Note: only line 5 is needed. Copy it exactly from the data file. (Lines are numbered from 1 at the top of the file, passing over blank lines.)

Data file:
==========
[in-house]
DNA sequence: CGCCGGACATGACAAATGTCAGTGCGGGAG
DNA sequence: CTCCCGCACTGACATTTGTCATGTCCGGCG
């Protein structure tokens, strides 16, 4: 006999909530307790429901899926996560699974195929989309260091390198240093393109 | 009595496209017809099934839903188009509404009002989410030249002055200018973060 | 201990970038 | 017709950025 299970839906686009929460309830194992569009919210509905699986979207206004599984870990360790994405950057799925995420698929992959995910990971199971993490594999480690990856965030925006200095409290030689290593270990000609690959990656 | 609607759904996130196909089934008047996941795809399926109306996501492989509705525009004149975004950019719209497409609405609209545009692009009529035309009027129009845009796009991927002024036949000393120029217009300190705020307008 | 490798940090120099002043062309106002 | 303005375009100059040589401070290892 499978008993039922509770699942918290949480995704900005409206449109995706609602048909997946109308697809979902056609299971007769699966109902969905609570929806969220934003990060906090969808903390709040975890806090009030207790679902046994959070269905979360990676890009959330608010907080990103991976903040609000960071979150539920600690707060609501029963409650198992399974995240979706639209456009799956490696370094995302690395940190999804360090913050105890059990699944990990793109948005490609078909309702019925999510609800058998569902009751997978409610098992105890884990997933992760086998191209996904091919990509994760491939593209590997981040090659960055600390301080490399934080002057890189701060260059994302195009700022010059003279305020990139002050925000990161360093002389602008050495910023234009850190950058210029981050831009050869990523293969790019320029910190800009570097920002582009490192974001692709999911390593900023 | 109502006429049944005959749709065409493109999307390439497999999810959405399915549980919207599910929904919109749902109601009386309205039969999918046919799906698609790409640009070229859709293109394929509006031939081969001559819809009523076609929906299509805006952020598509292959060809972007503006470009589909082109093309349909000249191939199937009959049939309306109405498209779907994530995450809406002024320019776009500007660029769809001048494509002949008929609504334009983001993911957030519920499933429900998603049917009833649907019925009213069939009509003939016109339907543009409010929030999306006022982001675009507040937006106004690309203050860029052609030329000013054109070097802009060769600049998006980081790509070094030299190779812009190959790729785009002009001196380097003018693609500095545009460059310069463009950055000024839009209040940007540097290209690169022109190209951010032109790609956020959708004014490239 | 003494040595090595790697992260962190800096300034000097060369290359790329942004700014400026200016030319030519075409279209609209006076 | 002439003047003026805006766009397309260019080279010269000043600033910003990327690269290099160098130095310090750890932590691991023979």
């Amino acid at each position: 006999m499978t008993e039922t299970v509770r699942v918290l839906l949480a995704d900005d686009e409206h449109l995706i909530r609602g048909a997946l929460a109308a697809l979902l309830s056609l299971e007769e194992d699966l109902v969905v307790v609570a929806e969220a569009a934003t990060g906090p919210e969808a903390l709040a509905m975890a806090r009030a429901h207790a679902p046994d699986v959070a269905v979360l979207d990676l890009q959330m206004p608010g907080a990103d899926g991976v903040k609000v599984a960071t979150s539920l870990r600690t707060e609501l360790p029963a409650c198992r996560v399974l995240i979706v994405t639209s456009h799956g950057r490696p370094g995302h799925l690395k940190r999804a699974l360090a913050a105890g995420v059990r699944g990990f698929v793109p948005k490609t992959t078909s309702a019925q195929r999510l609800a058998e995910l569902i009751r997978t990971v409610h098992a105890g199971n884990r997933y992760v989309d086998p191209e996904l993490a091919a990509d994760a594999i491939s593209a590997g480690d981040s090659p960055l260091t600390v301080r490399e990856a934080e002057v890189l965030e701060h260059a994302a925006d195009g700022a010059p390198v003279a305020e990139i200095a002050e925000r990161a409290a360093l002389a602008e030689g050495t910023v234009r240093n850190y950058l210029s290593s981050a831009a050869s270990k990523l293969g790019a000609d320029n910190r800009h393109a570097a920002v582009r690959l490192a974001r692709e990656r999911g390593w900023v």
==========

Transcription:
């Amino acid at each position: 006999m499978t008993e039922t299970v509770r699942v918290l839906l949480a995704d900005d686009e409206h449109l995706i909530r609602g048909a997946l929460a109308a697809l979902l309830s056609l299971e007769e194992d699966l109902v969905v307790v609570a929806e969220a569009a934003t990060g906090p919210e969808a903390l709040a509905m975890a806090r009030a429901h207790a679902p046994d699986v959070a269905v979360l979207d990676l890009q959330m206004p608010g907080a990103d899926g991976v903040k609000v599984a960071t979150s539920l870990r600690t707060e609501l360790p029963a409650c198992r996560v399974l995240i979706v994405t639209s456009h799956g950057r490696p370094g995302h799925l690395k940190r999804a699974l360090a913050a105890g995420v059990r699944g990990f698929v793109p948005k490609t992959t078909s309702a019925q195929r999510l609800a058998e995910l569902i009751r997978t990971v409610h098992a105890g199971n884990r997933y992760v989309d086998p191209e996904l993490a091919a990509d994760a594999i491939s593209a590997g480690d981040s090659p960055l260091t600390v301080r490399e990856a934080e002057v890189l965030e701060h260059a994302a925006d195009g700022a010059p390198v003279a305020e990139i200095a002050e925000r990161a409290a360093l002389a602008e030689g050495t910023v234009r240093n850190y950058l210029s290593s981050a831009a050869s270990k990523l293969g790019a000609d320029n910190r800009h393109a570097a920002v582009r690959l490192a974001r692709e990656r999911g390593w900023v």